Impact of individual and environmental factors on dietary or lifestyle interventions to prevent type 2 diabetes development: a systematic review

Commun Med (Lond). 2023 Oct 5;3(1):133. doi: 10.1038/s43856-023-00363-0.


Background: The variability in the effectiveness of type 2 diabetes (T2D) preventive interventions highlights the potential to identify the factors that determine treatment responses and those that would benefit the most from a given intervention. We conducted a systematic review to synthesize the evidence to support whether sociodemographic, clinical, behavioral, and molecular factors modify the efficacy of dietary or lifestyle interventions to prevent T2D.

Methods: We searched MEDLINE, Embase, and Cochrane databases for studies reporting on the effect of a lifestyle, dietary pattern, or dietary supplement interventions on the incidence of T2D and reporting the results stratified by any effect modifier. We extracted relevant statistical findings and qualitatively synthesized the evidence for each modifier based on the direction of findings reported in available studies. We used the Diabetes Canada Clinical Practice Scale to assess the certainty of the evidence for a given effect modifier.

Results: The 81 publications that met our criteria for inclusion are from 33 unique trials. The evidence is low to very low to attribute variability in intervention effectiveness to individual characteristics such as age, sex, BMI, race/ethnicity, socioeconomic status, baseline behavioral factors, or genetic predisposition.

Conclusions: We report evidence, albeit low certainty, that those with poorer health status, particularly those with prediabetes at baseline, tend to benefit more from T2D prevention strategies compared to healthier counterparts. Our synthesis highlights the need for purposefully designed clinical trials to inform whether individual factors influence the success of T2D prevention strategies.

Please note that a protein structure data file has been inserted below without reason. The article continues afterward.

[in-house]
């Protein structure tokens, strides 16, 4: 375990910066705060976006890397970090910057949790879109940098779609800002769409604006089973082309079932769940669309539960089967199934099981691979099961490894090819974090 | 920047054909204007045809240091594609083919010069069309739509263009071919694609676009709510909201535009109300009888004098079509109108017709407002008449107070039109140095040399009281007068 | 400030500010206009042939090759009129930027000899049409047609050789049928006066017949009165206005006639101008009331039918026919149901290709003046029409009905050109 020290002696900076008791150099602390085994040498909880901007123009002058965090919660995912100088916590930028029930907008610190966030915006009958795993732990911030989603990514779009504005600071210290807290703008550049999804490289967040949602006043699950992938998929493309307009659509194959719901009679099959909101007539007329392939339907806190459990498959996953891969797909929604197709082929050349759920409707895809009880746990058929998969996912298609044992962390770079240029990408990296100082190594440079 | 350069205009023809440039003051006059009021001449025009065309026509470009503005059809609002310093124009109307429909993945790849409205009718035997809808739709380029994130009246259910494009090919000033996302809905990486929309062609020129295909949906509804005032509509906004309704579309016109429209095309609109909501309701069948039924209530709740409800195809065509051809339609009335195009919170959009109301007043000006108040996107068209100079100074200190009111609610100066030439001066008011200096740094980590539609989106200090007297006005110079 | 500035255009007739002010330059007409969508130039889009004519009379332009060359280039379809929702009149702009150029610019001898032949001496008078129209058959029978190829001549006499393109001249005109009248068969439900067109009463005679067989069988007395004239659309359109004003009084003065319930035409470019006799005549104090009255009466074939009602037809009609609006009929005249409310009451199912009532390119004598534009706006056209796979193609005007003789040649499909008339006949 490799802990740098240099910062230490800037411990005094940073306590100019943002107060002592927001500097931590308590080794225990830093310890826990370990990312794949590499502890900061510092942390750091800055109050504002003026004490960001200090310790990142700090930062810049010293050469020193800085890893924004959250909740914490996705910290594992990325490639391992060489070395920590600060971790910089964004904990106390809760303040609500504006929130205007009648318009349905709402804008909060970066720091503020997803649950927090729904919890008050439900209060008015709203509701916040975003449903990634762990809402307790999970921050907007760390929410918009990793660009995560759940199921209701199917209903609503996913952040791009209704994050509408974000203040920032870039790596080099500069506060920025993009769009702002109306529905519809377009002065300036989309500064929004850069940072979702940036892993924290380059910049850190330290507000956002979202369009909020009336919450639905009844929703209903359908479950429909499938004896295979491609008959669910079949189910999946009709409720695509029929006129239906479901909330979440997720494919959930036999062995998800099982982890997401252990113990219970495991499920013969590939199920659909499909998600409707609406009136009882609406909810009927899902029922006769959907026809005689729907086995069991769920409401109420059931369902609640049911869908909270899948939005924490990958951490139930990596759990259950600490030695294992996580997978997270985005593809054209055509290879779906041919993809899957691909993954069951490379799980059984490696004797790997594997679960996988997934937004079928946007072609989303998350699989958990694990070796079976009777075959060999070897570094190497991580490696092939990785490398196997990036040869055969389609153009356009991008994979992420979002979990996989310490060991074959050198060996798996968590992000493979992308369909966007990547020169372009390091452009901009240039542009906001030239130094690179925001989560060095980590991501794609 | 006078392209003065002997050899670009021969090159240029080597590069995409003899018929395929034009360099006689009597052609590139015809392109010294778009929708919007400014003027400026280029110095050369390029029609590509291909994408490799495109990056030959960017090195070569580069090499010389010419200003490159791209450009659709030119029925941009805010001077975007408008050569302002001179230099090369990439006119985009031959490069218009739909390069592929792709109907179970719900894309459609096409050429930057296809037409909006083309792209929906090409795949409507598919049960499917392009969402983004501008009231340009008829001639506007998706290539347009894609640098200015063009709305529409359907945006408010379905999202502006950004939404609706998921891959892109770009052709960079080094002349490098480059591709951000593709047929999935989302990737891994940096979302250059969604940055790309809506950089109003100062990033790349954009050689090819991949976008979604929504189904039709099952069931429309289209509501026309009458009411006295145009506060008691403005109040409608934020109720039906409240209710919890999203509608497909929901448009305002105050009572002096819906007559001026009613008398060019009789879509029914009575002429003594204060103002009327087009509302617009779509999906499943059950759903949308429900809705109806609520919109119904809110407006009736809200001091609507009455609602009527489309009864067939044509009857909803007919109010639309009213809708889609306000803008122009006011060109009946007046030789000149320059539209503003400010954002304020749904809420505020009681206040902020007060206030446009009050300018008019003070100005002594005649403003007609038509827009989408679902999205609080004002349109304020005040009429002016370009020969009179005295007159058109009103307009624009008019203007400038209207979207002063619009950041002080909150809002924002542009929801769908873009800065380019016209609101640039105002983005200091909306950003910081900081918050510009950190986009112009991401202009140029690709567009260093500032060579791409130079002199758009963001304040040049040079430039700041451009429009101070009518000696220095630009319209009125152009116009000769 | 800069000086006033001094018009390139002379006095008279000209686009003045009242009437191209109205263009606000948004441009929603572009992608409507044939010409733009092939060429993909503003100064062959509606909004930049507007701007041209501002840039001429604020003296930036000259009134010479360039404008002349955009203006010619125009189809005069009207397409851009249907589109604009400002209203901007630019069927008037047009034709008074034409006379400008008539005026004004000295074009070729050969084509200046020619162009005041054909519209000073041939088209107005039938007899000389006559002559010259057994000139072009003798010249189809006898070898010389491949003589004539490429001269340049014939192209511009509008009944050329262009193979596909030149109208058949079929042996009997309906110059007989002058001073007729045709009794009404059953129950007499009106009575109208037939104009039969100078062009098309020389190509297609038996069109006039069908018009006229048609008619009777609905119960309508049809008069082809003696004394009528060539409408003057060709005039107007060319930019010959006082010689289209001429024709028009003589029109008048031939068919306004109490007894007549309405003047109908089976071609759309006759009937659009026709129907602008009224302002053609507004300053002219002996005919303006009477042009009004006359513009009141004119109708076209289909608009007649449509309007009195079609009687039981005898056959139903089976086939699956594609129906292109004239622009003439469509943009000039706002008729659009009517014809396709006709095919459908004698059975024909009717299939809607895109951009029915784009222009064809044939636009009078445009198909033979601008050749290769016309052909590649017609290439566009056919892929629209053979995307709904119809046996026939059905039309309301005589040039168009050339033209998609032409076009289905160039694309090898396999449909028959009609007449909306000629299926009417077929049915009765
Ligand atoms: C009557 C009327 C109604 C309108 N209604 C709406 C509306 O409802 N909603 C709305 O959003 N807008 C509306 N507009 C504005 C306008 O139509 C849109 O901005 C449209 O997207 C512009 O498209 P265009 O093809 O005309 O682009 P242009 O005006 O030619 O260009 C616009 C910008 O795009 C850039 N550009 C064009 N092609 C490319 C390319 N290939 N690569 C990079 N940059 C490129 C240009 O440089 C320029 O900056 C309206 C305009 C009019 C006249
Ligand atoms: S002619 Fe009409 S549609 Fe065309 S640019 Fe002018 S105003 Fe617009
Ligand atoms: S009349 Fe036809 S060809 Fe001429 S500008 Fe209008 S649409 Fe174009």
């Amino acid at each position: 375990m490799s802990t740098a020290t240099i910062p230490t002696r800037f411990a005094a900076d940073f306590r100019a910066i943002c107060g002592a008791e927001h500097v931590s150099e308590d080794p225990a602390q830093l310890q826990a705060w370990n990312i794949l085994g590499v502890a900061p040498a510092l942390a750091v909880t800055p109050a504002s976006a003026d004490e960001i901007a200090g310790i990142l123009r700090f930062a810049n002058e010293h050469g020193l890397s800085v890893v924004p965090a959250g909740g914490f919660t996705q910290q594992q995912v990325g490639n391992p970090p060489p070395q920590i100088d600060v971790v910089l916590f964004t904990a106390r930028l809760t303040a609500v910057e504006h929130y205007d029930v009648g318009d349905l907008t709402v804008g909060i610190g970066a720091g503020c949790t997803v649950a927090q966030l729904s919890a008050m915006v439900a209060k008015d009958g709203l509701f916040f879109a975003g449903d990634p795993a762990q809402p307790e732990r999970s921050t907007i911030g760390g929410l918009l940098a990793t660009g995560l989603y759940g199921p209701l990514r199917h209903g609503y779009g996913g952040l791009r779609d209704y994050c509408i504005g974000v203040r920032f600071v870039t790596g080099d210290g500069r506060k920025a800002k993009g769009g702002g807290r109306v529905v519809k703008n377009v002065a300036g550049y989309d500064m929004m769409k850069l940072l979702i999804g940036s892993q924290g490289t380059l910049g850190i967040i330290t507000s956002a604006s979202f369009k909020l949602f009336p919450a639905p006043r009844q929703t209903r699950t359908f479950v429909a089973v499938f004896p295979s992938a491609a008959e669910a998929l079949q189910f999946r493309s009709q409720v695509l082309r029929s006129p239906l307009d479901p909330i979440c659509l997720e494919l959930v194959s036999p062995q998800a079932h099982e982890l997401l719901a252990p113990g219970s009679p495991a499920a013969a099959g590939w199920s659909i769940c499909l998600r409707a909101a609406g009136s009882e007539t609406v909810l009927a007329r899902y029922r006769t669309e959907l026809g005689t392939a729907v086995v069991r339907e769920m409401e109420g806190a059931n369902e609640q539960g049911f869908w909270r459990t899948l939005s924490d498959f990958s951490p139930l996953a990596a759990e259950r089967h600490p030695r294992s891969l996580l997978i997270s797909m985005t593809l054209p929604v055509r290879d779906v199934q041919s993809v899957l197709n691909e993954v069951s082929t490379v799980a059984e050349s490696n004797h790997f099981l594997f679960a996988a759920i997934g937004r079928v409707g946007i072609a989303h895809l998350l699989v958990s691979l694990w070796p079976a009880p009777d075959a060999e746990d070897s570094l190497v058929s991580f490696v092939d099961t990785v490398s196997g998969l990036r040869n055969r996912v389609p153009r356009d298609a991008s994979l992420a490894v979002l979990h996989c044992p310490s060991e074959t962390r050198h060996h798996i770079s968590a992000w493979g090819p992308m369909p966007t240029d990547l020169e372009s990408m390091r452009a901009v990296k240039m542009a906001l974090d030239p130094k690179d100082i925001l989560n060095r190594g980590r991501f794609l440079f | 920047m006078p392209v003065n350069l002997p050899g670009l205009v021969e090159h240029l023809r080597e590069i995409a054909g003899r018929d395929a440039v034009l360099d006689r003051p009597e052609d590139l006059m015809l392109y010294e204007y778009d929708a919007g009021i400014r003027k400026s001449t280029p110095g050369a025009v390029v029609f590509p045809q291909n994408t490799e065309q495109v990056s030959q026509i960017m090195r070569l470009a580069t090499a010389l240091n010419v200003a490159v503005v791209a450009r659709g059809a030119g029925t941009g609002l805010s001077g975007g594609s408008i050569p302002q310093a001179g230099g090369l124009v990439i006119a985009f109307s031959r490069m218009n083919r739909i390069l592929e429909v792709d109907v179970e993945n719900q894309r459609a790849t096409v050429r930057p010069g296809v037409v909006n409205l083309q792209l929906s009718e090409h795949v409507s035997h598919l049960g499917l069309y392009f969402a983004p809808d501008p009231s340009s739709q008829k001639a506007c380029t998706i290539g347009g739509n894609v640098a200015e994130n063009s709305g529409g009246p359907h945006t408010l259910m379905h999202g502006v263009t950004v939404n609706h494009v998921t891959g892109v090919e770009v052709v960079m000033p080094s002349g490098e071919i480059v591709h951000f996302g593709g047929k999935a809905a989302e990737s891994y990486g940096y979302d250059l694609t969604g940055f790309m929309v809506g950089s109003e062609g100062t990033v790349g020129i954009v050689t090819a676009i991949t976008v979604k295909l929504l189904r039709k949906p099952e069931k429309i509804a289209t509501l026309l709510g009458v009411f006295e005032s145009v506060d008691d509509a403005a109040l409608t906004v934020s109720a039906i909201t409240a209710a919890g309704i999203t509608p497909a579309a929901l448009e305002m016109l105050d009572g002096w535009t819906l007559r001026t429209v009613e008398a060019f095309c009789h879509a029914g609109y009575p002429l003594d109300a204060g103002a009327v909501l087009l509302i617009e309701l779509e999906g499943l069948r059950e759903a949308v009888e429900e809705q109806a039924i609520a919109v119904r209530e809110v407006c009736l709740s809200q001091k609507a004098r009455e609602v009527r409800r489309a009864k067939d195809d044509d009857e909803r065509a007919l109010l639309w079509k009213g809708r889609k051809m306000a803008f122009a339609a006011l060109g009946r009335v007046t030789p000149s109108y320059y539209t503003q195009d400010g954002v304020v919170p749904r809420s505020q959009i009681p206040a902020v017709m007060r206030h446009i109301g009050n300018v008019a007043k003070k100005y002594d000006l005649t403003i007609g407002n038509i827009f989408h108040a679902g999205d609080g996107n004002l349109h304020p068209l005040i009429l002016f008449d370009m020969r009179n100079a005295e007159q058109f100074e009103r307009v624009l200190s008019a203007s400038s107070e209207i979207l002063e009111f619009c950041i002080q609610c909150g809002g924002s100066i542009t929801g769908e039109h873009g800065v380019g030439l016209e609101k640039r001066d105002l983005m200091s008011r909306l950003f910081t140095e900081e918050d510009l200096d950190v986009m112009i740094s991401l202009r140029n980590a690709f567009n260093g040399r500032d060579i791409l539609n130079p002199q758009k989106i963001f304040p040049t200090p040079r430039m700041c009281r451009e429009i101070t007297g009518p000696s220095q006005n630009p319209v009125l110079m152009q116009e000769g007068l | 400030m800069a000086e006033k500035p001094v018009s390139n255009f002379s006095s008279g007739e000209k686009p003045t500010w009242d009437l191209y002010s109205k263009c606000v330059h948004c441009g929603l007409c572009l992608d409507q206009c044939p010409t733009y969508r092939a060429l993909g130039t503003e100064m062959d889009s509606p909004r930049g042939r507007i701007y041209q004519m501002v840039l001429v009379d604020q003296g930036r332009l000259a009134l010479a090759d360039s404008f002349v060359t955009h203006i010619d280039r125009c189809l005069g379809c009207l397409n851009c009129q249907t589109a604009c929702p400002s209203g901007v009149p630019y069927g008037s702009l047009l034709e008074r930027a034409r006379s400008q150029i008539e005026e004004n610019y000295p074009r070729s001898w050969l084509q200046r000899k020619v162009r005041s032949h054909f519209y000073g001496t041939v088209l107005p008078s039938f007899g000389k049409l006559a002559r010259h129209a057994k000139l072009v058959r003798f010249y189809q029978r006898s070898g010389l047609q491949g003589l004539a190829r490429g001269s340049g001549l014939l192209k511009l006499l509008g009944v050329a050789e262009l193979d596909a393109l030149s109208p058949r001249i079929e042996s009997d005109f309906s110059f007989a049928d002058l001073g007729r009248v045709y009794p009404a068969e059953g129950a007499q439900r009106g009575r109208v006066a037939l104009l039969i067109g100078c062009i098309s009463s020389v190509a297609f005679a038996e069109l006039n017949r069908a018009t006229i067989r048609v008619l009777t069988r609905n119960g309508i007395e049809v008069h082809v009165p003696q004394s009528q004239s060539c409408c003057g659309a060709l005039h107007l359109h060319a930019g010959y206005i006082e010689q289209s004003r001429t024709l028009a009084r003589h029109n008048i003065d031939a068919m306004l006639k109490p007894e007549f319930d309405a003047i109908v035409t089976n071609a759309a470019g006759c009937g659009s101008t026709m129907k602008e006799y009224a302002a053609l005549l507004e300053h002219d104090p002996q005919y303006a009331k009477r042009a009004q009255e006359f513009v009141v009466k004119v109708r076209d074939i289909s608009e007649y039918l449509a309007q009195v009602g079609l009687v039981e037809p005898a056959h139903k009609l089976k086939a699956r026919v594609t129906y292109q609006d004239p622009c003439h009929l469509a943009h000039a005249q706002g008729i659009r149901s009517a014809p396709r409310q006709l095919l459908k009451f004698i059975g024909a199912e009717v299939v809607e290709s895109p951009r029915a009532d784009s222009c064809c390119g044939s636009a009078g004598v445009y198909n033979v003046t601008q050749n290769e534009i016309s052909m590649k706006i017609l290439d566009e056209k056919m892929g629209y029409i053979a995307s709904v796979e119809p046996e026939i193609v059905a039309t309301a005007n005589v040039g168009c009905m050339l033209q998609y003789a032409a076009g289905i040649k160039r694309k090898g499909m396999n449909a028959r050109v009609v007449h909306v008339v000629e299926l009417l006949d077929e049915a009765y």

Plain language summary

Clinical trials to prevent development of type 2 diabetes (T2D) that test dietary and lifestyle interventions have resulted in different results for different study participants. We hypothesized that the differing responses could be because of different personal, social and inherited factors. We searched different databases containing details of published research studies investigating this to look at the effect of these factors on prevention of the development of T2D. We found a small amount of evidence suggesting that those with poorer health, particularly those with a higher amount of sugar in their blood, tend to benefit more from T2D prevention strategies compared to healthier counterparts. Our results suggest that further clinical trials that are designed to examine the effect of personal and social factors on interventions for T2D prevention are needed to better determine the impact of these factors on the success of diet and lifestyle interventions for T2D.